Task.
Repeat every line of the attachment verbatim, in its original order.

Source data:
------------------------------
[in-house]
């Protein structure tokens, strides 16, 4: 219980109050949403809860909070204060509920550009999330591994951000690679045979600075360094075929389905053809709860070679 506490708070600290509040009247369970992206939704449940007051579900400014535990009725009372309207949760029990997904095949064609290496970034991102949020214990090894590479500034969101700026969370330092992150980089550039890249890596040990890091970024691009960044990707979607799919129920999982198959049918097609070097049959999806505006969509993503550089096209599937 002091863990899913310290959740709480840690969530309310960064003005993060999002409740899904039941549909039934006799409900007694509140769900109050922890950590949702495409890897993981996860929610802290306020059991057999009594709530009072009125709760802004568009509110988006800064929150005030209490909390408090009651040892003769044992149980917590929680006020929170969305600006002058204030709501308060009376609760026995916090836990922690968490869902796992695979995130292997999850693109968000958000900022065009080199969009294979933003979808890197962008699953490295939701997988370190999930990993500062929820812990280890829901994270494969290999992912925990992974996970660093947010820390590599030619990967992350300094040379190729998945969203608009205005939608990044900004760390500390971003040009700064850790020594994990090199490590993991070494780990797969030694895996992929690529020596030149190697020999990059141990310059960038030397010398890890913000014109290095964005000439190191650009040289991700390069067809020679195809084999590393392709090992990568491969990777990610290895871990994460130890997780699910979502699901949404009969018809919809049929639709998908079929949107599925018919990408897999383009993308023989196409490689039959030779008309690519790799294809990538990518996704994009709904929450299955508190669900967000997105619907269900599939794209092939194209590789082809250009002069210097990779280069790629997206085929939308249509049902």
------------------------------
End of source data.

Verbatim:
[in-house]
């Protein structure tokens, strides 16, 4: 219980109050949403809860909070204060509920550009999330591994951000690679045979600075360094075929389905053809709860070679 506490708070600290509040009247369970992206939704449940007051579900400014535990009725009372309207949760029990997904095949064609290496970034991102949020214990090894590479500034969101700026969370330092992150980089550039890249890596040990890091970024691009960044990707979607799919129920999982198959049918097609070097049959999806505006969509993503550089096209599937 002091863990899913310290959740709480840690969530309310960064003005993060999002409740899904039941549909039934006799409900007694509140769900109050922890950590949702495409890897993981996860929610802290306020059991057999009594709530009072009125709760802004568009509110988006800064929150005030209490909390408090009651040892003769044992149980917590929680006020929170969305600006002058204030709501308060009376609760026995916090836990922690968490869902796992695979995130292997999850693109968000958000900022065009080199969009294979933003979808890197962008699953490295939701997988370190999930990993500062929820812990280890829901994270494969290999992912925990992974996970660093947010820390590599030619990967992350300094040379190729998945969203608009205005939608990044900004760390500390971003040009700064850790020594994990090199490590993991070494780990797969030694895996992929690529020596030149190697020999990059141990310059960038030397010398890890913000014109290095964005000439190191650009040289991700390069067809020679195809084999590393392709090992990568491969990777990610290895871990994460130890997780699910979502699901949404009969018809919809049929639709998908079929949107599925018919990408897999383009993308023989196409490689039959030779008309690519790799294809990538990518996704994009709904929450299955508190669900967000997105619907269900599939794209092939194209590789082809250009002069210097990779280069790629997206085929939308249509049902």